I was hanging out with a friend who works as an automotive consultant, and I introduced him to a colleague as someone involved with autonomous vehicle companies. He quickly corrected me “Actually, more aerospace now.” It was a very telling correction. Just a few years ago, everyone was talking about autonomous cars and now the hype has died. Are electric cars the next hype bubble?
The risk with a morning news roundup like The Morning Dump is that as conflicting data assaults us from multiple sides, we get lost in the cannon fire—the fog of war. Our goal here is not to describe the sounds of battle as much as it is to explain what the battle means and where it’s headed. Ideally, the data builds upon other data to create a clearer and fuller picture. I think a lot of the last month of these TMDs has been thesis clashing with antithesis and it’s probably time for a little bit of synthesis.
Recriminations and I-told-you-so reactions are coming fast in the electric vehicle space. Is that fair? There are a few data points I want to look at that I hope will better position us to understand what is and isn’t possible in the electric vehicle revolution. And then I want to look at labor because, guess what, that’s related as well.
Then a look at 0% financing, which isn’t a thing so much anymore.
EVs Are Dead, EVs Are Alive, WTF Is Going On?
The big stories from the Japan Mobility Show were the re-ascendance of the Japanese auto industry after years of mediocre performance and mixed feelings about electrification. Everyone is losing their minds about electrification. We’ve talked at length about this and about GM’s slowing of its electrification plans.
Here’s a fun stat: Ford lost $36,000 per every electric vehicle it sold in the third quarter of 2023. That number comes via InsideEVs, which notes that:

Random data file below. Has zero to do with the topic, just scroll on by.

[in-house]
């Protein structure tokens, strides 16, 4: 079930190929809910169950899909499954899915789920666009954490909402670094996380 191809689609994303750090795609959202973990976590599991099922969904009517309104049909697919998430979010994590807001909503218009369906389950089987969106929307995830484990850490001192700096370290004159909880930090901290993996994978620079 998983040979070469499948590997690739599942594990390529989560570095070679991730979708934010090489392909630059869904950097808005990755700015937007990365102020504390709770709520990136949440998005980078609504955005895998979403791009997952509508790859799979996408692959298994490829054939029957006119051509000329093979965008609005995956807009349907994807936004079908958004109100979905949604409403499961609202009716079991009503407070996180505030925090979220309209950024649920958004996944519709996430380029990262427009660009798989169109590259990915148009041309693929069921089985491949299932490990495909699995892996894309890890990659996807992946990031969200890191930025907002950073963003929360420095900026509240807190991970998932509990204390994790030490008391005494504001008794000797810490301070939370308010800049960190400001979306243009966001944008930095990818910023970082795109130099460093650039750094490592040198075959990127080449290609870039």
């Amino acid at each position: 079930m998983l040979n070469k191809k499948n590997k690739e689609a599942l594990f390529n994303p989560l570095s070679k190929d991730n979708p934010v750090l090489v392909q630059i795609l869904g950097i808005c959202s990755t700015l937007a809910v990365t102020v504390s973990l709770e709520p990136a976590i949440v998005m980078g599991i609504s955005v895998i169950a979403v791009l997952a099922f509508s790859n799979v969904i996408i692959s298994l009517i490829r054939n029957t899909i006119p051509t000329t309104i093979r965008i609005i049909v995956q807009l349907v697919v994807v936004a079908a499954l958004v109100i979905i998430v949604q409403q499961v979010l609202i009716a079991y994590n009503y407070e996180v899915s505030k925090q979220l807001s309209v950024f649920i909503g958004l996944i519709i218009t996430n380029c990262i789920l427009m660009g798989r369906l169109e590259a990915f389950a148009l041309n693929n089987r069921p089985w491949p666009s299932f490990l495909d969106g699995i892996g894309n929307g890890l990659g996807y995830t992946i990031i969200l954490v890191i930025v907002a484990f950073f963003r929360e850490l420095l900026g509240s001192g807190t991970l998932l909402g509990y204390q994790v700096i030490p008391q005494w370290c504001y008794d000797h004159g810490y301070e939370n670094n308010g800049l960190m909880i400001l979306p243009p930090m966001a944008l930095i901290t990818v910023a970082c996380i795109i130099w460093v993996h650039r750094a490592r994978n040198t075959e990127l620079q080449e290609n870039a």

Despite the higher volume, EV losses continued to rise in the third quarter, with the company posting an operating loss of $1.3 billion, up from $1.1 billion in the previous quarter and more than double its loss from Q3 2022.
This means that Ford lost around $36,000 for every electric vehicle it sold in the quarter, surpassing its estimated $32,350 loss per EV in the second quarter. For the entire year, the carmaker expects a full-year loss of $4.5 billion for its EV unit. Why is that, though?
Ford said the Q3 loss is “attributable to continued investment in next-generation EVs and challenging market dynamics.” Regarding the latter, the carmaker noted that “many North American customers interested in buying EVs are unwilling to pay premiums for them over gas or hybrid vehicles.” This puts pressure on EV prices and profitability, according to Ford.
This is a fun way to look at the numbers, though it’s not a perfect one-to-one. Investments in EVs do not perfectly track sales because there’s a huge lag time between investment and production for a company like Ford. The first F-150 of every generation sold, for instance, likely loses hundreds of millions of dollars until those investments are recouped as more copies of that original truck are sold. Still, the gap for EV investment is getting worse for the company.
Toyota has been resistant to electrification, stating that electric cars are further out than “the media would like us to believe” as Akio Toyoda said last year. Was he correct all this time? There’s a piece in Automotive News today with the headline “Japan’s slow walk to EVs starts to look wise.” Here’s the gist of it: